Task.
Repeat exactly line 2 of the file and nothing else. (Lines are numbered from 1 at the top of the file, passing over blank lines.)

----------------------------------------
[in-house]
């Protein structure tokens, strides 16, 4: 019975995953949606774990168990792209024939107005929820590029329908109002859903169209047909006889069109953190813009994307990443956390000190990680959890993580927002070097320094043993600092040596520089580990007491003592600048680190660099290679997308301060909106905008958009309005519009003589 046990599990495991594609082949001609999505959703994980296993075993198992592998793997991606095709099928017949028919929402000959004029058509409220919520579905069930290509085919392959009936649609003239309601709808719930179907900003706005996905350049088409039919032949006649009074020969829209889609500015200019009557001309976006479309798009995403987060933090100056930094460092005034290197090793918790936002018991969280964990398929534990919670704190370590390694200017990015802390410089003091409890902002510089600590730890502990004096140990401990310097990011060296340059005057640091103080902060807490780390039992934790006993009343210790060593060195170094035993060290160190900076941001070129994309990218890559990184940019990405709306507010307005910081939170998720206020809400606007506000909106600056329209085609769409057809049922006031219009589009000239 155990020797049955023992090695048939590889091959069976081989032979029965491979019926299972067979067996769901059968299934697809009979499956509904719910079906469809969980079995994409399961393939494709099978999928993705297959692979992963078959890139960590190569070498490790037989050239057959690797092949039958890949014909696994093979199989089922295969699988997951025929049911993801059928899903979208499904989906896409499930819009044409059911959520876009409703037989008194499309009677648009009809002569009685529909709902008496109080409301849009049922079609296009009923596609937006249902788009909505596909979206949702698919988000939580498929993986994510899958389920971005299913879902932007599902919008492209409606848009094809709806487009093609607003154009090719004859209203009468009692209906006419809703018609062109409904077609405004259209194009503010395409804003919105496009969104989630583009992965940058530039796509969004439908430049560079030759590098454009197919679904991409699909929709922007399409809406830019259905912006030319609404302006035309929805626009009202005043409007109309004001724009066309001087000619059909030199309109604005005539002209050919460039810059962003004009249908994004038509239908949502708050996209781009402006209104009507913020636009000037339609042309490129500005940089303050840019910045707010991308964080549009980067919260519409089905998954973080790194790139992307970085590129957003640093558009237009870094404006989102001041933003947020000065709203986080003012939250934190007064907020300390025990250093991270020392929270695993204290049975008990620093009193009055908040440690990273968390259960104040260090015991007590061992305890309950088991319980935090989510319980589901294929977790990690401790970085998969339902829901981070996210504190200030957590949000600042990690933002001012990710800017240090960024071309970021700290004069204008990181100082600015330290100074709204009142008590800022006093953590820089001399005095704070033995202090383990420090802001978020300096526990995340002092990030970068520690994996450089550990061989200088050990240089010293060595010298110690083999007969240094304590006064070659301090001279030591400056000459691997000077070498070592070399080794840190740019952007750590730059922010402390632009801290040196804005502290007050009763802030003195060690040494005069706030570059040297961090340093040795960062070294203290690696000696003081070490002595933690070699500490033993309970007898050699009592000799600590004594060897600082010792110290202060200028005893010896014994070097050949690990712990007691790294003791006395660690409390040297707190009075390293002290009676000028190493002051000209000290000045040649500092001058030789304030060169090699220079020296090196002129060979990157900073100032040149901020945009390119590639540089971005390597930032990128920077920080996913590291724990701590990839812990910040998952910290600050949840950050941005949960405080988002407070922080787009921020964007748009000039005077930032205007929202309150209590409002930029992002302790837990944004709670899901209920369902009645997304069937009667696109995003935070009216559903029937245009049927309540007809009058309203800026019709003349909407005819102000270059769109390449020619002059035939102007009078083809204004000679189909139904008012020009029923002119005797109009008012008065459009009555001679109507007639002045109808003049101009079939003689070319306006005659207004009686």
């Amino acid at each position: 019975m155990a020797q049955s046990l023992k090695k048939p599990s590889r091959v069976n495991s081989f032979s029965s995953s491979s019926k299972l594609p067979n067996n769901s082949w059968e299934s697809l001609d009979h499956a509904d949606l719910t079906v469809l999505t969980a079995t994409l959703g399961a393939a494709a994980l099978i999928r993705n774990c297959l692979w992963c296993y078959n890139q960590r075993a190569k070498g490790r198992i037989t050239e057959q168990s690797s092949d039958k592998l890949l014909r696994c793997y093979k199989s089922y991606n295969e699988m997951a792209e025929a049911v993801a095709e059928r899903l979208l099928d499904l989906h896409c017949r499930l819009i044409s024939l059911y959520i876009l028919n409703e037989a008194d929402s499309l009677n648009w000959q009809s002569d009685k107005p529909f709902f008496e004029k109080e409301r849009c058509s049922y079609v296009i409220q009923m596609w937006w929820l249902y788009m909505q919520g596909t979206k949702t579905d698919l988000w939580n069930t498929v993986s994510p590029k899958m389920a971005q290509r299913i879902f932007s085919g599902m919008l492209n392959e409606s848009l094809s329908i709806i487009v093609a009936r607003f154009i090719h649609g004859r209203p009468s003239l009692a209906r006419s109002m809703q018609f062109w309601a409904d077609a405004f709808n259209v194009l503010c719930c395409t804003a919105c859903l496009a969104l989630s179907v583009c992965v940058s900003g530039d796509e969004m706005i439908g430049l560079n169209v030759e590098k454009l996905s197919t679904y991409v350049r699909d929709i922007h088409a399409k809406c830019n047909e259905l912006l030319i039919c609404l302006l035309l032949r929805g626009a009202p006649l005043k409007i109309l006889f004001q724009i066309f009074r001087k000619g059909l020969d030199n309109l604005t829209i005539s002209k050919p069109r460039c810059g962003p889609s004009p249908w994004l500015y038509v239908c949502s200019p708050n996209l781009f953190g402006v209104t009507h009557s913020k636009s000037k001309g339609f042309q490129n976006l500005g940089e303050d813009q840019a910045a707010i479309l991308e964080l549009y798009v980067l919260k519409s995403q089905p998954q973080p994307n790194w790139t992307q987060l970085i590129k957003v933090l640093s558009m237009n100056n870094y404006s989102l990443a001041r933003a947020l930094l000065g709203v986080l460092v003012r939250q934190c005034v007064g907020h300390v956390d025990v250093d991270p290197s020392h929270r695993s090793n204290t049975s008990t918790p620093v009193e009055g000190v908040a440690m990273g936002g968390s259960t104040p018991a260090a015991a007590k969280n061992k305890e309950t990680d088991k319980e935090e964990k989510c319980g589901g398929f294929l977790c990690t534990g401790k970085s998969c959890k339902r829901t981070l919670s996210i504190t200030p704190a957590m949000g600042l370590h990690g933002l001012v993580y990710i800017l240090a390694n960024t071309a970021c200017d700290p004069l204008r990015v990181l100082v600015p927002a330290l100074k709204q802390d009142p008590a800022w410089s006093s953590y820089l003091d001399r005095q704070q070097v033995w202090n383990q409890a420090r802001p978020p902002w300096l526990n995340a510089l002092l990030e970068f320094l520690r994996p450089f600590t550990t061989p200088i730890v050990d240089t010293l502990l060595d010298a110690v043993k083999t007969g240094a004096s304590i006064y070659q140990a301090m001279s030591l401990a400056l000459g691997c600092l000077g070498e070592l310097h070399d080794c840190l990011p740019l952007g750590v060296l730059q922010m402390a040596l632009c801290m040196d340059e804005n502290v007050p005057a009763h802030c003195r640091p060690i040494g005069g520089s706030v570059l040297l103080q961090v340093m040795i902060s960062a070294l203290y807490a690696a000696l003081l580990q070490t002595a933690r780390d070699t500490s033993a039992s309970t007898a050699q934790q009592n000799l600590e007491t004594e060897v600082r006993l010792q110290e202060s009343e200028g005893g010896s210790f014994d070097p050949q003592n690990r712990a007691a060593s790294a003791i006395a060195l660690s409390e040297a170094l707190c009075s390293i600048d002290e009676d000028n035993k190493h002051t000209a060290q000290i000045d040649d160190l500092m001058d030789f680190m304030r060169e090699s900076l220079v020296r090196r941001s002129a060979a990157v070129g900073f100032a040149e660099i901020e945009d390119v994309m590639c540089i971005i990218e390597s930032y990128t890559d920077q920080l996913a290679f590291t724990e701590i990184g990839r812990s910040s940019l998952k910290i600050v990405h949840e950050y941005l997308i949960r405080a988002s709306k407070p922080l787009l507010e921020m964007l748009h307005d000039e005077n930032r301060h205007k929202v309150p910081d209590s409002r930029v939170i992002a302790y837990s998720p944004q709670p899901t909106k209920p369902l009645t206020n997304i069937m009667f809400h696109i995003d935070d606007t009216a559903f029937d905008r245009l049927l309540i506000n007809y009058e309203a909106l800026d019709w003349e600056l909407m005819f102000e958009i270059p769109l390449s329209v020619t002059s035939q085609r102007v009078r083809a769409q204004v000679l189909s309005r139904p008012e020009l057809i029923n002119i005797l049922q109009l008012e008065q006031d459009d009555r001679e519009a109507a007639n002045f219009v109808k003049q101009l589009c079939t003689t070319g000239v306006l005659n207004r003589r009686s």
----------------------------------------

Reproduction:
């Protein structure tokens, strides 16, 4: 019975995953949606774990168990792209024939107005929820590029329908109002859903169209047909006889069109953190813009994307990443956390000190990680959890993580927002070097320094043993600092040596520089580990007491003592600048680190660099290679997308301060909106905008958009309005519009003589 046990599990495991594609082949001609999505959703994980296993075993198992592998793997991606095709099928017949028919929402000959004029058509409220919520579905069930290509085919392959009936649609003239309601709808719930179907900003706005996905350049088409039919032949006649009074020969829209889609500015200019009557001309976006479309798009995403987060933090100056930094460092005034290197090793918790936002018991969280964990398929534990919670704190370590390694200017990015802390410089003091409890902002510089600590730890502990004096140990401990310097990011060296340059005057640091103080902060807490780390039992934790006993009343210790060593060195170094035993060290160190900076941001070129994309990218890559990184940019990405709306507010307005910081939170998720206020809400606007506000909106600056329209085609769409057809049922006031219009589009000239 155990020797049955023992090695048939590889091959069976081989032979029965491979019926299972067979067996769901059968299934697809009979499956509904719910079906469809969980079995994409399961393939494709099978999928993705297959692979992963078959890139960590190569070498490790037989050239057959690797092949039958890949014909696994093979199989089922295969699988997951025929049911993801059928899903979208499904989906896409499930819009044409059911959520876009409703037989008194499309009677648009009809002569009685529909709902008496109080409301849009049922079609296009009923596609937006249902788009909505596909979206949702698919988000939580498929993986994510899958389920971005299913879902932007599902919008492209409606848009094809709806487009093609607003154009090719004859209203009468009692209906006419809703018609062109409904077609405004259209194009503010395409804003919105496009969104989630583009992965940058530039796509969004439908430049560079030759590098454009197919679904991409699909929709922007399409809406830019259905912006030319609404302006035309929805626009009202005043409007109309004001724009066309001087000619059909030199309109604005005539002209050919460039810059962003004009249908994004038509239908949502708050996209781009402006209104009507913020636009000037339609042309490129500005940089303050840019910045707010991308964080549009980067919260519409089905998954973080790194790139992307970085590129957003640093558009237009870094404006989102001041933003947020000065709203986080003012939250934190007064907020300390025990250093991270020392929270695993204290049975008990620093009193009055908040440690990273968390259960104040260090015991007590061992305890309950088991319980935090989510319980589901294929977790990690401790970085998969339902829901981070996210504190200030957590949000600042990690933002001012990710800017240090960024071309970021700290004069204008990181100082600015330290100074709204009142008590800022006093953590820089001399005095704070033995202090383990420090802001978020300096526990995340002092990030970068520690994996450089550990061989200088050990240089010293060595010298110690083999007969240094304590006064070659301090001279030591400056000459691997000077070498070592070399080794840190740019952007750590730059922010402390632009801290040196804005502290007050009763802030003195060690040494005069706030570059040297961090340093040795960062070294203290690696000696003081070490002595933690070699500490033993309970007898050699009592000799600590004594060897600082010792110290202060200028005893010896014994070097050949690990712990007691790294003791006395660690409390040297707190009075390293002290009676000028190493002051000209000290000045040649500092001058030789304030060169090699220079020296090196002129060979990157900073100032040149901020945009390119590639540089971005390597930032990128920077920080996913590291724990701590990839812990910040998952910290600050949840950050941005949960405080988002407070922080787009921020964007748009000039005077930032205007929202309150209590409002930029992002302790837990944004709670899901209920369902009645997304069937009667696109995003935070009216559903029937245009049927309540007809009058309203800026019709003349909407005819102000270059769109390449020619002059035939102007009078083809204004000679189909139904008012020009029923002119005797109009008012008065459009009555001679109507007639002045109808003049101009079939003689070319306006005659207004009686």